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Of all the quests that researchers have undertaken in search of a cure or decisive treatment for type 1 diabetes, the search for a vaccine has to be the boldest. But how would you develop such a vaccine, and how would it work?
2 comments - Jul 9, 2009 -
Researchers funded by the Juvenile Diabetes Research Foundation have found two chemical compounds that can trigger the growth of insulin-producing beta cells in the pancreas. The discovery could become the basis for medicines designed to regenerate the pancreas in people with type 1 diabetes.
9 comments - Mar 11, 2009 -
Talk of a cure has been around forever. Sometimes it seems as if the cure is a constantly receding dream, always ten years away or just around the next corner.
12 comments - Mar 9, 2008 - Not Yet Rated
A team of five seniors and two freshmen at Johns Hopkins University has devised a little "pouch" to hold microcapsules of beta cells in the portal vein, from which the cells can send out insulin while safely protected inside. It's made by sandwiching a porous cylinder of nylon mesh between two cylindrical metal stents, similar to the ones that are used to keep clogged blood vessels open.
0 comments - Jul 23, 2007 -
A new study out of London and Paris indicates in the developing embryo, beta cells form in the pancreas in response to the presence of glucose. Glucose triggers a gene called Neurogenin3 to switch on another gene, neuroD, which is critical for the normal development of beta cells. If glucose levels are low, the gene doesn't switch on and the beta cells don't develop.
0 comments - Jun 18, 2007 - Not Yet Rated
A team of five seniors and two freshman at Johns Hopkins University has devised a little “pouch” to hold microcapsules of beta cells in the portal vein, from which the cells can send out insulin while safely protected inside.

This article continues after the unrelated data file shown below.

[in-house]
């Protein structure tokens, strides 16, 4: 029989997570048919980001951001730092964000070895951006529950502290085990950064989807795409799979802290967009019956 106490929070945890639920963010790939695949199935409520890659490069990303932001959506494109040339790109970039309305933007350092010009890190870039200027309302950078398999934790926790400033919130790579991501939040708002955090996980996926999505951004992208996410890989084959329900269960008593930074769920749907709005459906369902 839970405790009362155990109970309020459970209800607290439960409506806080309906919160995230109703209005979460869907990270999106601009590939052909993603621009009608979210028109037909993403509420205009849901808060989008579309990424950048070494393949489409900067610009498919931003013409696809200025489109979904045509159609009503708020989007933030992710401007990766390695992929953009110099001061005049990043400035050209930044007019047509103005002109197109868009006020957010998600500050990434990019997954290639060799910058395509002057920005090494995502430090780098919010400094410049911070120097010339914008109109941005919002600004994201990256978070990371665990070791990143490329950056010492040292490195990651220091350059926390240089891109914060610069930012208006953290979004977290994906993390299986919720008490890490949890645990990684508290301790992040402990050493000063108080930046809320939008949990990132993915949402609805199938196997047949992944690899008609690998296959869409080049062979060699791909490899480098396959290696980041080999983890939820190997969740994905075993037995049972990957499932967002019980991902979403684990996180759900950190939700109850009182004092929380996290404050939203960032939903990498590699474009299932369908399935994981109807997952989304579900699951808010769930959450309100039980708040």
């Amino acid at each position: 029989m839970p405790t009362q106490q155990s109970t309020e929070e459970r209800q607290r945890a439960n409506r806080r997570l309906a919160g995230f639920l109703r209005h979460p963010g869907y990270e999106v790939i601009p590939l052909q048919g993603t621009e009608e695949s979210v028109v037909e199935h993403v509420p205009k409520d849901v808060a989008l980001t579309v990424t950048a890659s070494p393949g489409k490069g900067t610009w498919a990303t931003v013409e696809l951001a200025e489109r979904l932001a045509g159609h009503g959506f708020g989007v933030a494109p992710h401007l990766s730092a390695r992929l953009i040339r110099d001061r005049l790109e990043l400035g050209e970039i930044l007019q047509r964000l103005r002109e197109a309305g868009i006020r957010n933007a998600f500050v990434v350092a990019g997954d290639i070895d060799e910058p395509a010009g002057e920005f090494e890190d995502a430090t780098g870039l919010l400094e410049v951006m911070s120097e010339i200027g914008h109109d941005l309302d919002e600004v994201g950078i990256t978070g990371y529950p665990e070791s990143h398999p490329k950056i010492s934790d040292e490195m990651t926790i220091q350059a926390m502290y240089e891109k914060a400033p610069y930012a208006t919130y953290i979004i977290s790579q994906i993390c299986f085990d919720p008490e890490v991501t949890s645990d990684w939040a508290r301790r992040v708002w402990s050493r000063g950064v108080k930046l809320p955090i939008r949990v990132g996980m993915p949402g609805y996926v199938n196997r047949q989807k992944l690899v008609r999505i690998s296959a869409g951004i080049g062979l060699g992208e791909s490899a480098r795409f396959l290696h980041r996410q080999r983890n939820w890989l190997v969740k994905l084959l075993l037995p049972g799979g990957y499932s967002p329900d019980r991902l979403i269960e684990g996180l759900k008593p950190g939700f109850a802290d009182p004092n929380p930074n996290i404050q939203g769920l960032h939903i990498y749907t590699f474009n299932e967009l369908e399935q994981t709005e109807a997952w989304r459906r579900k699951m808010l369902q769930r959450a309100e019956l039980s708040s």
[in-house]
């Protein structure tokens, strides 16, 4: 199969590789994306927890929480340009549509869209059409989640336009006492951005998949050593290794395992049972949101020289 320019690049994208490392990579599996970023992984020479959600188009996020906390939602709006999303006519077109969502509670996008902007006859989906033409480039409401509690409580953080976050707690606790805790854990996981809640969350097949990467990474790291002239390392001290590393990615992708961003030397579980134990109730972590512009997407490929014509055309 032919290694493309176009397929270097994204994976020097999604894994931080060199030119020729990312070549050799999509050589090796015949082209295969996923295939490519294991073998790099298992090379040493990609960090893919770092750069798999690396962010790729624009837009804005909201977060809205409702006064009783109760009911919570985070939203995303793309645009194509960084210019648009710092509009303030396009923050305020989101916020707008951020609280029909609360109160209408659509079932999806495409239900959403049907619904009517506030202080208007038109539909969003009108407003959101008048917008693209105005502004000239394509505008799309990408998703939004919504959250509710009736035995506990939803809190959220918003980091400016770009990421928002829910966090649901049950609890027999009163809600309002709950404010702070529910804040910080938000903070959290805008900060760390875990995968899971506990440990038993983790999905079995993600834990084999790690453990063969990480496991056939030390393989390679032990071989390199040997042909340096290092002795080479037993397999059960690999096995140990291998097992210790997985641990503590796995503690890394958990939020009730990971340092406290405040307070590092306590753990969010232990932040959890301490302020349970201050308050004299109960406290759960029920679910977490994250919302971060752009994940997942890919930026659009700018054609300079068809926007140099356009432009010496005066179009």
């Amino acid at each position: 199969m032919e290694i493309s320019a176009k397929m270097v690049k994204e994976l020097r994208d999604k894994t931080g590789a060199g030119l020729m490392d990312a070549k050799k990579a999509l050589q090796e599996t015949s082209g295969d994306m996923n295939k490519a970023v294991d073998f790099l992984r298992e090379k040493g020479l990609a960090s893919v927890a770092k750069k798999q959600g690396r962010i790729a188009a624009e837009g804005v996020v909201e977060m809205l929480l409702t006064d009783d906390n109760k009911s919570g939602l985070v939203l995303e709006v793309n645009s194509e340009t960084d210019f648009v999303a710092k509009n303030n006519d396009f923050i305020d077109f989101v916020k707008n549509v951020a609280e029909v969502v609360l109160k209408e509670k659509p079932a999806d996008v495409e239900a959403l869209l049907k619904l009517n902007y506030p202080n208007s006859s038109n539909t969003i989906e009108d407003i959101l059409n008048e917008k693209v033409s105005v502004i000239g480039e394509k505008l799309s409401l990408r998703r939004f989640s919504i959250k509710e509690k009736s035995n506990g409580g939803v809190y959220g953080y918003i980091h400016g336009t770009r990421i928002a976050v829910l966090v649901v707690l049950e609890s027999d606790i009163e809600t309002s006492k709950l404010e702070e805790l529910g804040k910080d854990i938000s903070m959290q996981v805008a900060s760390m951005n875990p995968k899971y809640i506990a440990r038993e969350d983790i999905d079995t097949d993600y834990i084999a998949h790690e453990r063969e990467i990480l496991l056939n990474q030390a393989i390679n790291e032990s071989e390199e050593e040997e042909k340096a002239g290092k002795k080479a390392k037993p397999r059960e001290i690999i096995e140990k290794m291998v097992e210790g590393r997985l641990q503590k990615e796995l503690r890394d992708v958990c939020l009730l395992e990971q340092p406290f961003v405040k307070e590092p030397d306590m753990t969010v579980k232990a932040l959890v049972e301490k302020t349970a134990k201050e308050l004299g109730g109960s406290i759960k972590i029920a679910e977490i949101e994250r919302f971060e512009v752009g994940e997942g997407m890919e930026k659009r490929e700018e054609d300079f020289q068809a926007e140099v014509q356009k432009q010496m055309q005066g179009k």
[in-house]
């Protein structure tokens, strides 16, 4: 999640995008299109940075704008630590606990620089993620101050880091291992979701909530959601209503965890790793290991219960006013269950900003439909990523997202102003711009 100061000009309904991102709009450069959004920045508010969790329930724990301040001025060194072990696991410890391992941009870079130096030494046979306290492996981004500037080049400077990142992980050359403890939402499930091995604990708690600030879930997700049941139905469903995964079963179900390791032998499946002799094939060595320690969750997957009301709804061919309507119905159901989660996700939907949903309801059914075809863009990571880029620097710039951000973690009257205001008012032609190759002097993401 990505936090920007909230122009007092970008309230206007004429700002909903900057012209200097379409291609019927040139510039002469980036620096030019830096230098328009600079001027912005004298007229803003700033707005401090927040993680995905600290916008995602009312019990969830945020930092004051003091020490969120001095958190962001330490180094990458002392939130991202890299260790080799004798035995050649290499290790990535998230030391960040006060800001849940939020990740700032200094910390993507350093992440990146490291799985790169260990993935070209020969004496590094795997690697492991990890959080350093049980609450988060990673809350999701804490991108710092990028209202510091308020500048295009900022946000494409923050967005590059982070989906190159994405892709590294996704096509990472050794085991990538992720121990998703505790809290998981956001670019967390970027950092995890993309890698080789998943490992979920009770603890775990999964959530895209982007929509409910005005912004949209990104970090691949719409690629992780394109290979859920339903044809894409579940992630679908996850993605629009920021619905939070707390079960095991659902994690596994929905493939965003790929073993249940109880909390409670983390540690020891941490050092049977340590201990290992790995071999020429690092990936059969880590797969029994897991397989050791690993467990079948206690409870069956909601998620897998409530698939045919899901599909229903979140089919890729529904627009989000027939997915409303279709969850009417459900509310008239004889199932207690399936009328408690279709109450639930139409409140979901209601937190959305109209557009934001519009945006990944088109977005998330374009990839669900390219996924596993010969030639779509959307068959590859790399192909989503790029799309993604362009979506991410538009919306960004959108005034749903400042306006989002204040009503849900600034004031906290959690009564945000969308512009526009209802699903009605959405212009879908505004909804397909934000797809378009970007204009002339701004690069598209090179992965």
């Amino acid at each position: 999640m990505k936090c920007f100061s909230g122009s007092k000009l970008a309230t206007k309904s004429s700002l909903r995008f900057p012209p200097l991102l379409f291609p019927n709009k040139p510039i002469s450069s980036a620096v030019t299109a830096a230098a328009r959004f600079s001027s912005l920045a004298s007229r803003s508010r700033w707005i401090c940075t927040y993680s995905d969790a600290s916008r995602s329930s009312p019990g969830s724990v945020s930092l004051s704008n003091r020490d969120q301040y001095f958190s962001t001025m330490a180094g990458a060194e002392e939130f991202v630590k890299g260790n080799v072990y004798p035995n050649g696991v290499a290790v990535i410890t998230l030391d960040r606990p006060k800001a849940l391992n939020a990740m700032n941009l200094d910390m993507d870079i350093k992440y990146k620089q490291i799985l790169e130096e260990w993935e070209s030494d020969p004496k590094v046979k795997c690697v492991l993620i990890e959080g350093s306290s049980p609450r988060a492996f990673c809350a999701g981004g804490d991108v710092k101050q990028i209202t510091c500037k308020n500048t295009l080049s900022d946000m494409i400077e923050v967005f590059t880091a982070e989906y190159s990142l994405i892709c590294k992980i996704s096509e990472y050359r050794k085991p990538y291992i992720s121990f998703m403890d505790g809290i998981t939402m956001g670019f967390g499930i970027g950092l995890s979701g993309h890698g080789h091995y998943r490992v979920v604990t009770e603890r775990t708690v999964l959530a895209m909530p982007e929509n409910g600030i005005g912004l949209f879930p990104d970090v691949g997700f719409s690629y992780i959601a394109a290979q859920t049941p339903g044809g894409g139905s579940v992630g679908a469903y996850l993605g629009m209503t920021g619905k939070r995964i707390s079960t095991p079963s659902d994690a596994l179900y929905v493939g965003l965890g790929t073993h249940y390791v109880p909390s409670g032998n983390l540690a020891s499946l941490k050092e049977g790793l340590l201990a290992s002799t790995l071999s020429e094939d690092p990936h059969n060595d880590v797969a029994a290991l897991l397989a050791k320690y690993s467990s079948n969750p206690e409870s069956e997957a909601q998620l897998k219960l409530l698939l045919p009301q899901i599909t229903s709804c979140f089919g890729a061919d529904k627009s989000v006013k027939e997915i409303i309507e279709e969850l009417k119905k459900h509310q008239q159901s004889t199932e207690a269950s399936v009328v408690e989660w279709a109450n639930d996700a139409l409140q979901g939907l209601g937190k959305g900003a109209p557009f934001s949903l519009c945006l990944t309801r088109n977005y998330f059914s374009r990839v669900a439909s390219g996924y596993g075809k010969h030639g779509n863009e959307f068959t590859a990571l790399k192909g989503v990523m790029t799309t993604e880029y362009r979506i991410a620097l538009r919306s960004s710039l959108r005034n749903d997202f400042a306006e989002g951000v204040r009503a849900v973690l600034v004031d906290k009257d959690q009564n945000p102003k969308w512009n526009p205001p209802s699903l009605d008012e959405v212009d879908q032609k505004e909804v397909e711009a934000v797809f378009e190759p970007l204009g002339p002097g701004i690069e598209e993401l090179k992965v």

0 comments - May 18, 2007 - Not Yet Rated
Novocell, Inc., a San Diego, California-based stem cell engineering company, announced on October 19, 2006, the development of a process that “efficiently converts human embryonic stem cells into insulin-producing pancreatic endocrine cells.”
0 comments - Feb 1, 2007 - Not Yet Rated
Procter & Gamble Pharmaceuticals is sponsoring a new study on the safety and efficacy of INGAP-peptide.
0 comments - Mar 1, 2004 - Not Yet Rated
Five years ago, when Dana Elias, PhD, first clutched a publication reporting that a synthetic peptide had halted beta-cell destruction in mice that already were showing high blood-glucose levels, she felt a shiver of excitement. She had helped develop the synthetic peptide, called DiaPep277.
0 comments - Feb 1, 2002 -
The precursor to insulin produced by the pancreas's beta cells is a peptide chain known as proinsulin. Made up of amino acids bound into a u-shape by a connecting polypeptide, proinsulin is stored in beta cells until a glucose load demands the release of insulin. At this point, the connecting molecule is broken off the bottom of the "u"-its shape earning it the moniker C-peptide-freeing the insulin molecule for secretion.
0 comments - Sep 1, 2000 - Not Yet Rated
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